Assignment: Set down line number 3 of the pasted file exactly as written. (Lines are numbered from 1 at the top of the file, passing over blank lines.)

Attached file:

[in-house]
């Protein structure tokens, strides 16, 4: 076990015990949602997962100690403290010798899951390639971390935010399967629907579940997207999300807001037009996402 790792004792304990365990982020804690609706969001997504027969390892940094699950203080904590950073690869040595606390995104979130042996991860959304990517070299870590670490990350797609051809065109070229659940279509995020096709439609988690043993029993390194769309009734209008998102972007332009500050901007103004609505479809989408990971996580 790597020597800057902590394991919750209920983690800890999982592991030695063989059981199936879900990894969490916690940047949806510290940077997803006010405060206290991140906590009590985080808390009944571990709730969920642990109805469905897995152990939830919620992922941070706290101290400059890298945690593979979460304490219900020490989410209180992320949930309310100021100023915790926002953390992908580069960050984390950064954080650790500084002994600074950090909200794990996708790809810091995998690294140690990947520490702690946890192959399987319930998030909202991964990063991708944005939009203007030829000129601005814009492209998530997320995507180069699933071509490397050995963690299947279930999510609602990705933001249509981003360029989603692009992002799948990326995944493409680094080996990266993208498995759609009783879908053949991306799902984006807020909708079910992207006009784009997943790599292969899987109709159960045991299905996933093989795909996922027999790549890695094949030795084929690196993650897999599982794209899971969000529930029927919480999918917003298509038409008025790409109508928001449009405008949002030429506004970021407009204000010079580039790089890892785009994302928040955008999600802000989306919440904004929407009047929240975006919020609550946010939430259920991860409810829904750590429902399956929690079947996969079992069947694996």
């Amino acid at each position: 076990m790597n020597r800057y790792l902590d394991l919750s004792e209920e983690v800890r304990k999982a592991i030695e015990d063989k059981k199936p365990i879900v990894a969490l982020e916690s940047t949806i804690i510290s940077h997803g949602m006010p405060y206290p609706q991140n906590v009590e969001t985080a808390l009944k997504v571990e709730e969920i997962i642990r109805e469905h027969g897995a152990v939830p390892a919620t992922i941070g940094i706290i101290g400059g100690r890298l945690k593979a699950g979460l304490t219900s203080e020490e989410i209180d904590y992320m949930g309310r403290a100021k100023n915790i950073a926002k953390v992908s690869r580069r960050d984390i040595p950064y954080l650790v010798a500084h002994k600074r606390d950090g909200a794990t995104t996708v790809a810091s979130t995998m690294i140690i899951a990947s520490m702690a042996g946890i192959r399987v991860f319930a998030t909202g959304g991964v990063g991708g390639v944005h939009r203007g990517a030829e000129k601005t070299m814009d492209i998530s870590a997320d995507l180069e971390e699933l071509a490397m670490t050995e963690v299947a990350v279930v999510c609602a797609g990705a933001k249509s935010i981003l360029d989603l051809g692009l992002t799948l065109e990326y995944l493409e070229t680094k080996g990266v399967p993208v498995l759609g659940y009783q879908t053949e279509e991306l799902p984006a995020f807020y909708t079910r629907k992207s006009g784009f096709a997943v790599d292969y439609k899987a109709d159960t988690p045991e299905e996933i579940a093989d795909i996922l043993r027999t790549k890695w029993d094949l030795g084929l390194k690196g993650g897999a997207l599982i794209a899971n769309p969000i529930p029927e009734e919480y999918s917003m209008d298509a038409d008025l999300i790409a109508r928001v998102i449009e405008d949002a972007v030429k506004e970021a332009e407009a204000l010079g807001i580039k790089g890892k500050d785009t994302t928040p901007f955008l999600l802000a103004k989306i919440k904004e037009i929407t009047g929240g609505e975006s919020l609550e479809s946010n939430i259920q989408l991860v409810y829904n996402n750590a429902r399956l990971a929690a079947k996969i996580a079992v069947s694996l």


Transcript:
């Amino acid at each position: 076990m790597n020597r800057y790792l902590d394991l919750s004792e209920e983690v800890r304990k999982a592991i030695e015990d063989k059981k199936p365990i879900v990894a969490l982020e916690s940047t949806i804690i510290s940077h997803g949602m006010p405060y206290p609706q991140n906590v009590e969001t985080a808390l009944k997504v571990e709730e969920i997962i642990r109805e469905h027969g897995a152990v939830p390892a919620t992922i941070g940094i706290i101290g400059g100690r890298l945690k593979a699950g979460l304490t219900s203080e020490e989410i209180d904590y992320m949930g309310r403290a100021k100023n915790i950073a926002k953390v992908s690869r580069r960050d984390i040595p950064y954080l650790v010798a500084h002994k600074r606390d950090g909200a794990t995104t996708v790809a810091s979130t995998m690294i140690i899951a990947s520490m702690a042996g946890i192959r399987v991860f319930a998030t909202g959304g991964v990063g991708g390639v944005h939009r203007g990517a030829e000129k601005t070299m814009d492209i998530s870590a997320d995507l180069e971390e699933l071509a490397m670490t050995e963690v299947a990350v279930v999510c609602a797609g990705a933001k249509s935010i981003l360029d989603l051809g692009l992002t799948l065109e990326y995944l493409e070229t680094k080996g990266v399967p993208v498995l759609g659940y009783q879908t053949e279509e991306l799902p984006a995020f807020y909708t079910r629907k992207s006009g784009f096709a997943v790599d292969y439609k899987a109709d159960t988690p045991e299905e996933i579940a093989d795909i996922l043993r027999t790549k890695w029993d094949l030795g084929l390194k690196g993650g897999a997207l599982i794209a899971n769309p969000i529930p029927e009734e919480y999918s917003m209008d298509a038409d008025l999300i790409a109508r928001v998102i449009e405008d949002a972007v030429k506004e970021a332009e407009a204000l010079g807001i580039k790089g890892k500050d785009t994302t928040p901007f955008l999600l802000a103004k989306i919440k904004e037009i929407t009047g929240g609505e975006s919020l609550e479809s946010n939430i259920q989408l991860v409810y829904n996402n750590a429902r399956l990971a929690a079947k996969i996580a079992v069947s694996l």